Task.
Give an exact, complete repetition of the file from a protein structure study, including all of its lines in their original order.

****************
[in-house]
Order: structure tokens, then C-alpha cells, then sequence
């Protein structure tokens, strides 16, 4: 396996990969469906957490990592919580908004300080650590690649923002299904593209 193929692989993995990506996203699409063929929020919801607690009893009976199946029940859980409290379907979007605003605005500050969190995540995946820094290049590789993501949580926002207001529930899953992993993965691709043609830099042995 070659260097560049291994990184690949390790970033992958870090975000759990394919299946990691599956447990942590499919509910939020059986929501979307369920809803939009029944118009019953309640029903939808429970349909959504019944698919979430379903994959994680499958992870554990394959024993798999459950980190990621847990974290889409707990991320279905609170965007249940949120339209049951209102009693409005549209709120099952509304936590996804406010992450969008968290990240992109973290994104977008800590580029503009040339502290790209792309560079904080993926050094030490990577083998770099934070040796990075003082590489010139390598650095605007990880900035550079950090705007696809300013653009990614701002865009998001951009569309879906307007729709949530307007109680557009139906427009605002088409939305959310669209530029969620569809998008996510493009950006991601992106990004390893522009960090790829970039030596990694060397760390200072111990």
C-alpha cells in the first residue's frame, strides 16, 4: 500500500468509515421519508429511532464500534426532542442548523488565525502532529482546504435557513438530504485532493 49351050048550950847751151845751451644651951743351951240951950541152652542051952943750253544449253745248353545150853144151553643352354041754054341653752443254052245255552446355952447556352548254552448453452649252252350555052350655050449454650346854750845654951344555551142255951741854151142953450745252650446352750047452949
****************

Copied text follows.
[in-house]
Order: structure tokens, then C-alpha cells, then sequence
């Protein structure tokens, strides 16, 4: 396996990969469906957490990592919580908004300080650590690649923002299904593209 193929692989993995990506996203699409063929929020919801607690009893009976199946029940859980409290379907979007605003605005500050969190995540995946820094290049590789993501949580926002207001529930899953992993993965691709043609830099042995 070659260097560049291994990184690949390790970033992958870090975000759990394919299946990691599956447990942590499919509910939020059986929501979307369920809803939009029944118009019953309640029903939808429970349909959504019944698919979430379903994959994680499958992870554990394959024993798999459950980190990621847990974290889409707990991320279905609170965007249940949120339209049951209102009693409005549209709120099952509304936590996804406010992450969008968290990240992109973290994104977008800590580029503009040339502290790209792309560079904080993926050094030490990577083998770099934070040796990075003082590489010139390598650095605007990880900035550079950090705007696809300013653009990614701002865009998001951009569309879906307007729709949530307007109680557009139906427009605002088409939305959310669209530029969620569809998008996510493009950006991601992106990004390893522009960090790829970039030596990694060397760390200072111990």
C-alpha cells in the first residue's frame, strides 16, 4: 500500500468509515421519508429511532464500534426532542442548523488565525502532529482546504435557513438530504485532493 49351050048550950847751151845751451644651951743351951240951950541152652542051952943750253544449253745248353545150853144151553643352354041754054341653752443254052245255552446355952447556352548254552448453452649252252350555052350655050449454650346854750845654951344555551142255951741854151142953450745252650446352750047452949